Day 6: Graduation day and our official last day on the water. We kayaked the Nantahala with an optional class 3 rapid at the end. We entered in really choppy water – my kayak was all over the place and I really did not feel confident starting out. Commence freak out mode! And the river wasn’t the only water flowing that day – my freak out mode also included major tears and I just couldn’t stop crying. I was really scared that I was going under and the icy cold water was going to shock me.
I was really surprised by my reaction and I think I surprised everyone else too. All week long, I hadn’t really shown any emotion like that, but all of a sudden I just became a baby. However, by lunch time my nerves had settled and I was back on track somewhat. I made it through “Graduation Falls” (class 2 rapids) without any problems. We then “parked” our kayaks and walked down the river to scope out the optional class 3 rapid. I stood along the shore for a long time contemplating what I would do. Once again, I was scared, but thankfully no tears. I watched others take on the challenge. Some made it, some flipped. I decided to go for it – I knew I would come home with regrets if I didn’t at least try. Also, another BC survivor reminded me that it was just water and if I made it through chemo, the rapids should be easy. How true! So, below is the rapid that I attempted.
I make it through the first part fine, but I got my kayak turned around and before I knew it, I was under. I’m so glad that I at least tried to go for it! And not to worry, there were plenty of instructors and guides at the end just waiting to fish us all out of the water!
For some reason, I cannot upload MP3 videos to this blog site…So, if you haven’t seen my wipeout video, check out my Twitter feed on the right hand side of this blog.
After we finished up our last day of paddling, our NOC instructors presented us each with an award. My bloody finger earned me the “carnage award” because I was the only to participant to shed blood all week-long. We also received a nifty NOC t-shirt that only graduates get.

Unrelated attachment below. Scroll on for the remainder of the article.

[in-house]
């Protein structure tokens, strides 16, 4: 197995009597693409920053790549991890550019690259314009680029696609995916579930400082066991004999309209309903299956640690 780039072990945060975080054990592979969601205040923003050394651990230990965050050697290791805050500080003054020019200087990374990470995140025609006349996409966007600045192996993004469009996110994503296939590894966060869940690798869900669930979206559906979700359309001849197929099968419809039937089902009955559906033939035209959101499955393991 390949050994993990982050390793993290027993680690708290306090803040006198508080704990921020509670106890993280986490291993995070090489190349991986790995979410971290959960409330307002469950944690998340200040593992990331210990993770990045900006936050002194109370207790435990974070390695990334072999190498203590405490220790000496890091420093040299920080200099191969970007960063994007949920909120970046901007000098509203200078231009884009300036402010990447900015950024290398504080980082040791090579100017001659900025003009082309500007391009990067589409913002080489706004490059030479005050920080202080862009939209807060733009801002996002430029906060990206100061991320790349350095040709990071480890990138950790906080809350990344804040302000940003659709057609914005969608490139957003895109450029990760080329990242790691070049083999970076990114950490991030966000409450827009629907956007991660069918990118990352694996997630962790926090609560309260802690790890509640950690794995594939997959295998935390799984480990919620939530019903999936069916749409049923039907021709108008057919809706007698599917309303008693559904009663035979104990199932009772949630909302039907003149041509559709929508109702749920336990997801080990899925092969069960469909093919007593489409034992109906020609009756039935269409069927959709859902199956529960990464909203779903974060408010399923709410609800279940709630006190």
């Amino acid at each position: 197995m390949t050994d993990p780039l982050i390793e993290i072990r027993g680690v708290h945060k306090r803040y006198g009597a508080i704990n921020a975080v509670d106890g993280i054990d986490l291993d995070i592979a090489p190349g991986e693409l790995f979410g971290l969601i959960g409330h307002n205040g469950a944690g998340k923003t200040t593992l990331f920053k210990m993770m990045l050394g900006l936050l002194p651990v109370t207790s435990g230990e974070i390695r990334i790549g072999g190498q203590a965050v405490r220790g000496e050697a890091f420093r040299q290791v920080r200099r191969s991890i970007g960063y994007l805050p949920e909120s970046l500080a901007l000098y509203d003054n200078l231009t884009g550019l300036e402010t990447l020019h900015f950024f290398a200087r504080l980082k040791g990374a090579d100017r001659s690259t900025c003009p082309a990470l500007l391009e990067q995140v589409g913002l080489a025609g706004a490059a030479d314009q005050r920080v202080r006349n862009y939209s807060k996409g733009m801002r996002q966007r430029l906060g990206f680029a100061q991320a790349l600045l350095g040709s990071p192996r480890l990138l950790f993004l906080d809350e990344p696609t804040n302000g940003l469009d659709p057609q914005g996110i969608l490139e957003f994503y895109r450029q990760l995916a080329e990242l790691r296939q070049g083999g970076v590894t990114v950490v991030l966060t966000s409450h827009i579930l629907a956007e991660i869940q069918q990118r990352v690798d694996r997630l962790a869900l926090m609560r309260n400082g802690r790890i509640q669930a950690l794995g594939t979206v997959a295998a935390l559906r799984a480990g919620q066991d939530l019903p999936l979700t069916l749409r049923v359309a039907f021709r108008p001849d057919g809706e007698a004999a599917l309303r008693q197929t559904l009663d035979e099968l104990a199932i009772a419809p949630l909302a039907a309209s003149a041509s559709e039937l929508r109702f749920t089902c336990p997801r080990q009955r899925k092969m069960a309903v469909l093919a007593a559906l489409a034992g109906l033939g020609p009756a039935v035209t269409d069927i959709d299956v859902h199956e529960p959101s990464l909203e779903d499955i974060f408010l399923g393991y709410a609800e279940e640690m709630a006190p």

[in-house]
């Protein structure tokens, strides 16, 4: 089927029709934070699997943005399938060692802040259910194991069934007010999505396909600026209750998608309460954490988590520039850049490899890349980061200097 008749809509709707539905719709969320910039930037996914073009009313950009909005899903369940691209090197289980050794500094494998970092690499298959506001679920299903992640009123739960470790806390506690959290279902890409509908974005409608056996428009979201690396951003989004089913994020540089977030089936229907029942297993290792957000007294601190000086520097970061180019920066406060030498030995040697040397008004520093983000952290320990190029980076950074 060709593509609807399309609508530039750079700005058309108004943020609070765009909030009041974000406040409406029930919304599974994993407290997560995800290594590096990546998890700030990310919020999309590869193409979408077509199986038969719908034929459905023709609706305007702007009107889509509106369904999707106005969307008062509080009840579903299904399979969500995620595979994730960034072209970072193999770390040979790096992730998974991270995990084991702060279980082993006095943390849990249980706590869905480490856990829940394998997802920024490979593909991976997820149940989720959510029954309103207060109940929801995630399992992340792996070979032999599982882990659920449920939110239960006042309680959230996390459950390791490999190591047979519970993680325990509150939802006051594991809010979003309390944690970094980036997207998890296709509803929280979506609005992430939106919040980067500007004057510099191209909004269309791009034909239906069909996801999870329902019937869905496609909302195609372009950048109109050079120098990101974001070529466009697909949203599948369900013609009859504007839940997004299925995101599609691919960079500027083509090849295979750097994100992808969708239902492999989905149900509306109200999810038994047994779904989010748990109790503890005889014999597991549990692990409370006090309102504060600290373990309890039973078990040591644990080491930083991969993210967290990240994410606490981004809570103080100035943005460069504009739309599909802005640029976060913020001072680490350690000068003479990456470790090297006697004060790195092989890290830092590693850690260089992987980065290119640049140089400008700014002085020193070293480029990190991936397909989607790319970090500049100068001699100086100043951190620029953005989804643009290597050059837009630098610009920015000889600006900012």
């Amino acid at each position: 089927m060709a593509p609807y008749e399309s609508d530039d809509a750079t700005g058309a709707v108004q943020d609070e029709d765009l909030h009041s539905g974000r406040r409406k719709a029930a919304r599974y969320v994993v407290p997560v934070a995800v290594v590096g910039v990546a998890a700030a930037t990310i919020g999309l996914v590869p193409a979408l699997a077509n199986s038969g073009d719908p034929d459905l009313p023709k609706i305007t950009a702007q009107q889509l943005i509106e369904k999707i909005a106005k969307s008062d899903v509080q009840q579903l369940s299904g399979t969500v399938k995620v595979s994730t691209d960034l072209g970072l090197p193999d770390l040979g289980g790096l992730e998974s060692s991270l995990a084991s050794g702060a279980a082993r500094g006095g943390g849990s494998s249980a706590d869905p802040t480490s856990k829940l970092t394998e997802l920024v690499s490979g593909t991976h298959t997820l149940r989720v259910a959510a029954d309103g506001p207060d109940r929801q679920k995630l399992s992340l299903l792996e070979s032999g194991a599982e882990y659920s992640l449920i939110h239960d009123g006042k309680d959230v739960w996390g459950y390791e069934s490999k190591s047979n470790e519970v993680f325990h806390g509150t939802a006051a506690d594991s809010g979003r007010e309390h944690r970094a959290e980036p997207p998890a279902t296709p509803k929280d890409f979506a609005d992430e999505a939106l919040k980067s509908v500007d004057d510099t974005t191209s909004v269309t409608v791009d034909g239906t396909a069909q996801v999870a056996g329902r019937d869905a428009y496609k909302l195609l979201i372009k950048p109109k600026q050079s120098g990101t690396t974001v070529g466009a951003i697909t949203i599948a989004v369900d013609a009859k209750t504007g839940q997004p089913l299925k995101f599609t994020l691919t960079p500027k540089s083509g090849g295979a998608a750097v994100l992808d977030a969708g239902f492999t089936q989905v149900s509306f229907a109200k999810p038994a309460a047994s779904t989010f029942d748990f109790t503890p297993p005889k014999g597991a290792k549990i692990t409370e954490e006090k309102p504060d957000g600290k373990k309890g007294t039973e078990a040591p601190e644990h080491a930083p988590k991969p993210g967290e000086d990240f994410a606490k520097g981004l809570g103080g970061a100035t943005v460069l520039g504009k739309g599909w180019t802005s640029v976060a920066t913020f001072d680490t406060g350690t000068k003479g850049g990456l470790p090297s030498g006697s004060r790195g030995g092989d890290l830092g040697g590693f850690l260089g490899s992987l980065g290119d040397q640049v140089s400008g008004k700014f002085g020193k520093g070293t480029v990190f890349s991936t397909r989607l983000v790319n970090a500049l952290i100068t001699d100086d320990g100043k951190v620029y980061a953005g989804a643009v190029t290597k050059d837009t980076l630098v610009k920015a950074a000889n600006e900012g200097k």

Before I knew it, the week on the water was over and we were heading back to our cabins to pack up and enjoy one last meal together. But first, it was hot tub time. Did I mention that all of our cabins had hot tubs? I was definitely spoiled all week. Our Friday night dinner was pizza. Fridays are always pizza party night at home, so I thought this was awesome (only thing missing was a glass of wine – it was a dry week).
Each night at our camp fires, our program directors asked us an open-ended question or to reflect upon something specific…At our last camp fire on Friday, we were asked to use 3 words only to summarize our week. I can easily describe the week with these words: Challenging, Exhilarating and Healthy!
Trip highlights/my favorites
- Getting my face wet and trying to be less of a girly girl! Hanging out in a wet smelly wetsuit is not my thing, but I didn’t complain too much!
- Meeting some amazing people! Each person was genuinely nice and unique in their own special ways. We also had quite a bit of talent in our group.
- Finding a stray doggie at one of our load-in sites (couldn’t bring her home)!
- Singing/jamming to Zac Brown’s song “Chicken Fried” to get ourselves pumped up each day.
- Waking up feeling exhausted, yet refreshed every single day!
- Amazing food – did I mention that we had personal chefs all week? And that each meal was so healthy and nutritious! Here is a link to the organization that handled all of our meals and kept us feeling good.
Would I do it again? Sure! There are options for future trips – FD2 and FDX…We’ll see where life has me next year! What would I do differently? Well, as I say when I return from every other vacation/trip, I would definitely pack less stuff! I’d also try to relax a little more. If any other young (18 – 39 years old) cancer survivors are reading this, I’d definitely recommend that you try one of the FD adventures!